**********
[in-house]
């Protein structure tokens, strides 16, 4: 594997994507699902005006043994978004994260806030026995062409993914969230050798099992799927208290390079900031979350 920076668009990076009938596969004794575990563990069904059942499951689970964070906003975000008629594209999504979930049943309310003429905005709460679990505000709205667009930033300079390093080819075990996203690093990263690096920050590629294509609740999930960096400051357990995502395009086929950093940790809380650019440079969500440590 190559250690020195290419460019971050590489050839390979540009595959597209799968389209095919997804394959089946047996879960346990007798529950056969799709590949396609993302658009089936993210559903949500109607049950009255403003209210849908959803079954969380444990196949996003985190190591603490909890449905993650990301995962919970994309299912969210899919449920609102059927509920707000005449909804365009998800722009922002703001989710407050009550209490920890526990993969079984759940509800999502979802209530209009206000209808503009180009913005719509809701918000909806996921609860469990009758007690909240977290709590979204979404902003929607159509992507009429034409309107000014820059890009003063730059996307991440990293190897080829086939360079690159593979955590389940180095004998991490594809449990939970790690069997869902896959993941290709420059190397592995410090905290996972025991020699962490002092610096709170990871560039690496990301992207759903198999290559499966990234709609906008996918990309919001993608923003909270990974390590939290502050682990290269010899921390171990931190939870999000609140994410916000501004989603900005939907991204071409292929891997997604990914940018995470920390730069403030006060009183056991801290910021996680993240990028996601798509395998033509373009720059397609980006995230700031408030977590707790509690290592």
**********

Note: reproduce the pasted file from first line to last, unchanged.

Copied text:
[in-house]
């Protein structure tokens, strides 16, 4: 594997994507699902005006043994978004994260806030026995062409993914969230050798099992799927208290390079900031979350 920076668009990076009938596969004794575990563990069904059942499951689970964070906003975000008629594209999504979930049943309310003429905005709460679990505000709205667009930033300079390093080819075990996203690093990263690096920050590629294509609740999930960096400051357990995502395009086929950093940790809380650019440079969500440590 190559250690020195290419460019971050590489050839390979540009595959597209799968389209095919997804394959089946047996879960346990007798529950056969799709590949396609993302658009089936993210559903949500109607049950009255403003209210849908959803079954969380444990196949996003985190190591603490909890449905993650990301995962919970994309299912969210899919449920609102059927509920707000005449909804365009998800722009922002703001989710407050009550209490920890526990993969079984759940509800999502979802209530209009206000209808503009180009913005719509809701918000909806996921609860469990009758007690909240977290709590979204979404902003929607159509992507009429034409309107000014820059890009003063730059996307991440990293190897080829086939360079690159593979955590389940180095004998991490594809449990939970790690069997869902896959993941290709420059190397592995410090905290996972025991020699962490002092610096709170990871560039690496990301992207759903198999290559499966990234709609906008996918990309919001993608923003909270990974390590939290502050682990290269010899921390171990931190939870999000609140994410916000501004989603900005939907991204071409292929891997997604990914940018995470920390730069403030006060009183056991801290910021996680993240990028996601798509395998033509373009720059397609980006995230700031408030977590707790509690290592």